Keeping our communities safe requires more than police or policing.The United States has historically underinvested in Black and Brown communities. Police do not reduce crime but investing in these communities does.We need increased transparency and accountability for those who protect and serve us. For our communities to thrive, we must redefine what safety means.

Why Not Reform?

A review of the historical role policing has played in the United States since its inception helps us understand that the institution isn’t broken—it is functioning as it was intended to—and it cannot be reformed.

Many reforms that are popular among legislators, police, and the public have failed to bring forth the positive changes that were promised.

Reforms can directly or indirectly increase policing budgets.

Examples of Reform v. Abolition

Reforms that should be opposed:

  1. Reforms that allocate more money to the police.
  2. Reforms advocating for more police and policing.
  3. Reforms that are primarily technology focused.
  4. Reforms that are focused on individual dialogues with individual cops.

Proposals that should be supported:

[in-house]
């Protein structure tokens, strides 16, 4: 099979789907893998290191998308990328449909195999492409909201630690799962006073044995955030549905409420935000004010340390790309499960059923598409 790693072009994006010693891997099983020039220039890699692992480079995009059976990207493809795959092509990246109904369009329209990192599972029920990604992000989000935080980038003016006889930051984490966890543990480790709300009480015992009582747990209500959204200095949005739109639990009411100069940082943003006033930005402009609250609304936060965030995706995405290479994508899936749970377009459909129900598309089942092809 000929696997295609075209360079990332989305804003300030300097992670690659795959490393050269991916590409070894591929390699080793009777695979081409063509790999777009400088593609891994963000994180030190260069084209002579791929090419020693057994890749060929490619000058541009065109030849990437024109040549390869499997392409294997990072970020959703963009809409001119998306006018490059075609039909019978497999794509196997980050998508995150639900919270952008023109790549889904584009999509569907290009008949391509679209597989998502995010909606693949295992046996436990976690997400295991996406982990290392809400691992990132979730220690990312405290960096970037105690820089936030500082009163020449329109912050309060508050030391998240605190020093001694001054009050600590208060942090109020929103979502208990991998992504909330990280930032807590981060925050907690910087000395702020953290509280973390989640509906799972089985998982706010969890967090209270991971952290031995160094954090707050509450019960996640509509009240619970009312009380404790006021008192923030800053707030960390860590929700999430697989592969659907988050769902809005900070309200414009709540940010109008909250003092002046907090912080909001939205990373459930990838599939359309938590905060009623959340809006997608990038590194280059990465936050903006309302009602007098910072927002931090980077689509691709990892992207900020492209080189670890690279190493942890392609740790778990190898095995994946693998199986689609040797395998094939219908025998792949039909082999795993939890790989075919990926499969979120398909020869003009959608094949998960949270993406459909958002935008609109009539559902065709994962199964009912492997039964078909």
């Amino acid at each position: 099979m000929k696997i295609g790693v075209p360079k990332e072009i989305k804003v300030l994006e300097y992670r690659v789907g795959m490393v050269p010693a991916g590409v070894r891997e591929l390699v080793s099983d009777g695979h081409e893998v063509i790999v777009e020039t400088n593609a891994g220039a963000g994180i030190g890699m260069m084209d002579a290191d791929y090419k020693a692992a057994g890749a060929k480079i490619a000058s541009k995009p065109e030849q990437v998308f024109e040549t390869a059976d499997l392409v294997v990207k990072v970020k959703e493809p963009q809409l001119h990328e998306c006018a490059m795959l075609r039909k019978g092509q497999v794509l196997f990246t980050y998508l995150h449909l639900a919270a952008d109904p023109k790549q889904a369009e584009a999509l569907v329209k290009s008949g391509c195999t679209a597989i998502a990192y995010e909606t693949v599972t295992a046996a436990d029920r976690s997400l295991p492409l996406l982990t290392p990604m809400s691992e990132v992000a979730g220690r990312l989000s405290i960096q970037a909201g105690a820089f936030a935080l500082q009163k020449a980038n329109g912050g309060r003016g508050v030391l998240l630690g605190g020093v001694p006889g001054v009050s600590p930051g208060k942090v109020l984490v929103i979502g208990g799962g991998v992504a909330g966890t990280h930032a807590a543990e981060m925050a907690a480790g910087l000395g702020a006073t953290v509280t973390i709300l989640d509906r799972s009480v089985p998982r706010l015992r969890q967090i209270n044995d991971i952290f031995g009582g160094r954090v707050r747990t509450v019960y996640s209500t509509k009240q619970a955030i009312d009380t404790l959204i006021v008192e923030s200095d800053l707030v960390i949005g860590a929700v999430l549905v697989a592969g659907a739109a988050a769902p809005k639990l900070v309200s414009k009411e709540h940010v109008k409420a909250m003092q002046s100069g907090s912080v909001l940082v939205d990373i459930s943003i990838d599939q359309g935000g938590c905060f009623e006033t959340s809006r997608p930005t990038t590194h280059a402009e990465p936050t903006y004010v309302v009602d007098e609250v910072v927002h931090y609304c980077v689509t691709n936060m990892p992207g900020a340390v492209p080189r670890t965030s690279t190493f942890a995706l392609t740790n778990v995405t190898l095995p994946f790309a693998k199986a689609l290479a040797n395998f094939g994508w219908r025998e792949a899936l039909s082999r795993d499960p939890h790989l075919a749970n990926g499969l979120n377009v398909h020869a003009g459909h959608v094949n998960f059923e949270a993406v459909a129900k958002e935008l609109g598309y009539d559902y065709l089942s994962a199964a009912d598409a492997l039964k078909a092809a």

1. Proposals that police interaction with communities.
  2. Proposals that minimize police associations’, or police unions’ power and influence or disband them altogether.
  3. Proposals and legislation that offer reparations to victims of police violence and their families.
  4. Proposals and legislation to require police officers to carry personal liability insurance to cover the costs of brutality and wrongful death claims.
  5. Proposals and legislation to decrease and redirect policing and prison funds to other social goods.
  6. Proposals and legislation for elected independent civilian police accountability boards with the power to investigate, discipline, and fire police officers and administrators.
  7. Proposals and legislation to disarm the police, decrease/eliminate surveillance or decrease funding to police departments.
  8. Proposals and legislation for data transparency.



Further Reading